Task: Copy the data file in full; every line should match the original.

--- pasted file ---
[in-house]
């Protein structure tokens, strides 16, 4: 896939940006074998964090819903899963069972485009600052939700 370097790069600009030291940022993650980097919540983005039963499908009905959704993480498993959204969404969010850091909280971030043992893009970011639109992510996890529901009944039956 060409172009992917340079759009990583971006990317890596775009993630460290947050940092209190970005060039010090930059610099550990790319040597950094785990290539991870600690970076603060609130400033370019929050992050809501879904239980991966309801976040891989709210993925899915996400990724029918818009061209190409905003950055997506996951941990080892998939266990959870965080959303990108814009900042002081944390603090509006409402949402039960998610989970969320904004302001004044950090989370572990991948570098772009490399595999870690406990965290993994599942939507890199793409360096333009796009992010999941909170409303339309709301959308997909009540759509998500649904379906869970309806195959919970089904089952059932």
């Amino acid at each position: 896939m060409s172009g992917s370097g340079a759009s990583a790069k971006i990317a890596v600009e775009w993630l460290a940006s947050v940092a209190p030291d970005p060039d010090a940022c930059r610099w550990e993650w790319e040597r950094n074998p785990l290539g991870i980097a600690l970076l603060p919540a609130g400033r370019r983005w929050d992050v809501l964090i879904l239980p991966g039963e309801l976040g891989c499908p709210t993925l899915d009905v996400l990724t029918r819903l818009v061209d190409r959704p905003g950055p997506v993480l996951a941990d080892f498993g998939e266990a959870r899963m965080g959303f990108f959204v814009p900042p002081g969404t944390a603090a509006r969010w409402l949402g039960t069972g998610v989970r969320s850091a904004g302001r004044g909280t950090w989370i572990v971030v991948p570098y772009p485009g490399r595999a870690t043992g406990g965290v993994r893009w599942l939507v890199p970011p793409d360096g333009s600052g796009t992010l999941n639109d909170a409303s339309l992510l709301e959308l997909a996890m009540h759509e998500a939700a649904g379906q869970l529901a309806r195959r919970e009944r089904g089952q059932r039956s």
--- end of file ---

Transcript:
[in-house]
């Protein structure tokens, strides 16, 4: 896939940006074998964090819903899963069972485009600052939700 370097790069600009030291940022993650980097919540983005039963499908009905959704993480498993959204969404969010850091909280971030043992893009970011639109992510996890529901009944039956 060409172009992917340079759009990583971006990317890596775009993630460290947050940092209190970005060039010090930059610099550990790319040597950094785990290539991870600690970076603060609130400033370019929050992050809501879904239980991966309801976040891989709210993925899915996400990724029918818009061209190409905003950055997506996951941990080892998939266990959870965080959303990108814009900042002081944390603090509006409402949402039960998610989970969320904004302001004044950090989370572990991948570098772009490399595999870690406990965290993994599942939507890199793409360096333009796009992010999941909170409303339309709301959308997909009540759509998500649904379906869970309806195959919970089904089952059932």
């Amino acid at each position: 896939m060409s172009g992917s370097g340079a759009s990583a790069k971006i990317a890596v600009e775009w993630l460290a940006s947050v940092a209190p030291d970005p060039d010090a940022c930059r610099w550990e993650w790319e040597r950094n074998p785990l290539g991870i980097a600690l970076l603060p919540a609130g400033r370019r983005w929050d992050v809501l964090i879904l239980p991966g039963e309801l976040g891989c499908p709210t993925l899915d009905v996400l990724t029918r819903l818009v061209d190409r959704p905003g950055p997506v993480l996951a941990d080892f498993g998939e266990a959870r899963m965080g959303f990108f959204v814009p900042p002081g969404t944390a603090a509006r969010w409402l949402g039960t069972g998610v989970r969320s850091a904004g302001r004044g909280t950090w989370i572990v971030v991948p570098y772009p485009g490399r595999a870690t043992g406990g965290v993994r893009w599942l939507v890199p970011p793409d360096g333009s600052g796009t992010l999941n639109d909170a409303s339309l992510l709301e959308l997909a996890m009540h759509e998500a939700a649904g379906q869970l529901a309806r195959r919970e009944r089904g089952q059932r039956s």